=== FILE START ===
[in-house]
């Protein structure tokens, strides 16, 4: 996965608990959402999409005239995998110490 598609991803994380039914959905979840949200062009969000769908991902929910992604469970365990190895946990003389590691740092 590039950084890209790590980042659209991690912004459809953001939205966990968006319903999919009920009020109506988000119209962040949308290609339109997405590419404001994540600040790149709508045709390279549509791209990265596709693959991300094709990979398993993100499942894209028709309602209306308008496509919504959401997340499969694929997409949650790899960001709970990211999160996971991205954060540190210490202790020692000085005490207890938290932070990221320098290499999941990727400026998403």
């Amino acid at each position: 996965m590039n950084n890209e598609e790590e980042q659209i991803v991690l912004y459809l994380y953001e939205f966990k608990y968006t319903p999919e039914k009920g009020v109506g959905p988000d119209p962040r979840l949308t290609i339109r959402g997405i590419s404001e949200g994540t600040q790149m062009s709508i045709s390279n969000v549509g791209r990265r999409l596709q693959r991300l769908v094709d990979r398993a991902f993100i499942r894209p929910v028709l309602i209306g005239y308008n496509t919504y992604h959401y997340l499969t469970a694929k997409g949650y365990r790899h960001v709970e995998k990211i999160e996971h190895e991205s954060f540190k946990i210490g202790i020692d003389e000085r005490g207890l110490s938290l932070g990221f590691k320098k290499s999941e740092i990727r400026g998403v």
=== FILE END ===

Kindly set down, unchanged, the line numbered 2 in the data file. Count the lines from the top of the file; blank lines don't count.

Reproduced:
């Protein structure tokens, strides 16, 4: 996965608990959402999409005239995998110490 598609991803994380039914959905979840949200062009969000769908991902929910992604469970365990190895946990003389590691740092 590039950084890209790590980042659209991690912004459809953001939205966990968006319903999919009920009020109506988000119209962040949308290609339109997405590419404001994540600040790149709508045709390279549509791209990265596709693959991300094709990979398993993100499942894209028709309602209306308008496509919504959401997340499969694929997409949650790899960001709970990211999160996971991205954060540190210490202790020692000085005490207890938290932070990221320098290499999941990727400026998403």